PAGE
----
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The introduction of a ‘no fault’ divorce system will mean that couples will be able to petition for divorce jointly without either person being held at fault.
The Divorce, Dissolution and Separation Bill has finally reached the end of its parliamentary journey. The Law Society has said ‘no-fault’ divorce would bring divorce law into the 21st century and it is quite right.
What does no-fault divorce mean for divorcing couples?
There currently has to be some element of blame for one party to petition for divorce against the other, unless they have been separated for at least two years. This often increases legal fees and animosity at such an early stage making later discussions regarding children and financial matters more difficult.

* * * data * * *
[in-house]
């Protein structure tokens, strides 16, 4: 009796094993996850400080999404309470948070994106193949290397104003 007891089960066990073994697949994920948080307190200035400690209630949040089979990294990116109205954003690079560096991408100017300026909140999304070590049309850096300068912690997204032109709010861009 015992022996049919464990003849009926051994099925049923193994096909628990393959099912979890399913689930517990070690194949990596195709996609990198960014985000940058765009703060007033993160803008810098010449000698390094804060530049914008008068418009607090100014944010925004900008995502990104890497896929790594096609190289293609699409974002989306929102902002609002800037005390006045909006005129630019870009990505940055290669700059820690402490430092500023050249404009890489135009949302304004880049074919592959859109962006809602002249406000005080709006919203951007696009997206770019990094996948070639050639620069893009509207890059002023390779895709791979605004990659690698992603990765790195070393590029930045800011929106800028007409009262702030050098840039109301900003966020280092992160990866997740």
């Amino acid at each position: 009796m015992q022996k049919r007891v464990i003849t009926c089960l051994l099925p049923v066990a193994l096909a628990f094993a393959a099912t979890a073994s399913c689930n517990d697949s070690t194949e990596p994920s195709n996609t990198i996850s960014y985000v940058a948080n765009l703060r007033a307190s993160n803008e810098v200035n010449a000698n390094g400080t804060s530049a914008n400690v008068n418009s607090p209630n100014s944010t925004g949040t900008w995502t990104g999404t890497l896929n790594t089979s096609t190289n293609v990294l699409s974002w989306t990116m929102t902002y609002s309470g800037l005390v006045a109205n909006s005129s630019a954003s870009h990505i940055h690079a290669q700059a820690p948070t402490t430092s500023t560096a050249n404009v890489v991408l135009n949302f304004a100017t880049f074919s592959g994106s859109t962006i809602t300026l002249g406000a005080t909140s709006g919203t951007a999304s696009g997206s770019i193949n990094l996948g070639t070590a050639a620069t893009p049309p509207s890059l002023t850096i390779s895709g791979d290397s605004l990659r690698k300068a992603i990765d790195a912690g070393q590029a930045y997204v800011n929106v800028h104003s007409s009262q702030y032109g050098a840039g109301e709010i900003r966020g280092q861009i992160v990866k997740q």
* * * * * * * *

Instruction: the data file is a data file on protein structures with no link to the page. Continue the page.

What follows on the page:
The introduction of a no-fault divorce system will mean that couples will be able to petition for divorce jointly without either person being held at fault. This should make it much easier for lawyers to be better able to support couples to resolve matters as constructively and amicably as possible, minimising the impact on any children involved.
Although the bill has been passed through the House of Commons, it will return to the House of Lords to consider an amendment before receiving Royal Assent. However, Lord Chancellor Robert Buckland has said that they are looking to work towards the bill coming into force in autumn 2021.